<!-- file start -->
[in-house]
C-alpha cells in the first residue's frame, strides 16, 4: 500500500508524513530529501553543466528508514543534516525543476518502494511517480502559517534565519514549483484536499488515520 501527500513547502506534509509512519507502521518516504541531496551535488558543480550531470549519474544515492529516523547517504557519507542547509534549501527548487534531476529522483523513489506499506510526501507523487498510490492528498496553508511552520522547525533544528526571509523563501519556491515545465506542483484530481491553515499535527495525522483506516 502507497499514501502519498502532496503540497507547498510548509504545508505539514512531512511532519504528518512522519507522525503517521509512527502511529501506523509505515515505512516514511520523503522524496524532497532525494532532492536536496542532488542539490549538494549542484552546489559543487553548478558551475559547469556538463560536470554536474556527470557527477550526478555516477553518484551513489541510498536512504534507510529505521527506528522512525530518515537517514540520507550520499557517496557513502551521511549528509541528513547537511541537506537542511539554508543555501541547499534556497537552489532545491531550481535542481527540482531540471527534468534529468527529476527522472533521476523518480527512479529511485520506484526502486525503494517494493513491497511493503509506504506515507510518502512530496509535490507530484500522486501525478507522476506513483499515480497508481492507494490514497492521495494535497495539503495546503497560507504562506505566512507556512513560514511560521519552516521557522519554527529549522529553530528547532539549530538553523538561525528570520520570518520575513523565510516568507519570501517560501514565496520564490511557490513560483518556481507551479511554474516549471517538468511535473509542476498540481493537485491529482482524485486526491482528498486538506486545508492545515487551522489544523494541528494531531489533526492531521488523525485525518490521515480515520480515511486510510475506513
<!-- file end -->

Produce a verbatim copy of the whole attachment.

[in-house]
C-alpha cells in the first residue's frame, strides 16, 4: 500500500508524513530529501553543466528508514543534516525543476518502494511517480502559517534565519514549483484536499488515520 501527500513547502506534509509512519507502521518516504541531496551535488558543480550531470549519474544515492529516523547517504557519507542547509534549501527548487534531476529522483523513489506499506510526501507523487498510490492528498496553508511552520522547525533544528526571509523563501519556491515545465506542483484530481491553515499535527495525522483506516 502507497499514501502519498502532496503540497507547498510548509504545508505539514512531512511532519504528518512522519507522525503517521509512527502511529501506523509505515515505512516514511520523503522524496524532497532525494532532492536536496542532488542539490549538494549542484552546489559543487553548478558551475559547469556538463560536470554536474556527470557527477550526478555516477553518484551513489541510498536512504534507510529505521527506528522512525530518515537517514540520507550520499557517496557513502551521511549528509541528513547537511541537506537542511539554508543555501541547499534556497537552489532545491531550481535542481527540482531540471527534468534529468527529476527522472533521476523518480527512479529511485520506484526502486525503494517494493513491497511493503509506504506515507510518502512530496509535490507530484500522486501525478507522476506513483499515480497508481492507494490514497492521495494535497495539503495546503497560507504562506505566512507556512513560514511560521519552516521557522519554527529549522529553530528547532539549530538553523538561525528570520520570518520575513523565510516568507519570501517560501514565496520564490511557490513560483518556481507551479511554474516549471517538468511535473509542476498540481493537485491529482482524485486526491482528498486538506486545508492545515487551522489544523494541528494531531489533526492531521488523525485525518490521515480515520480515511486510510475506513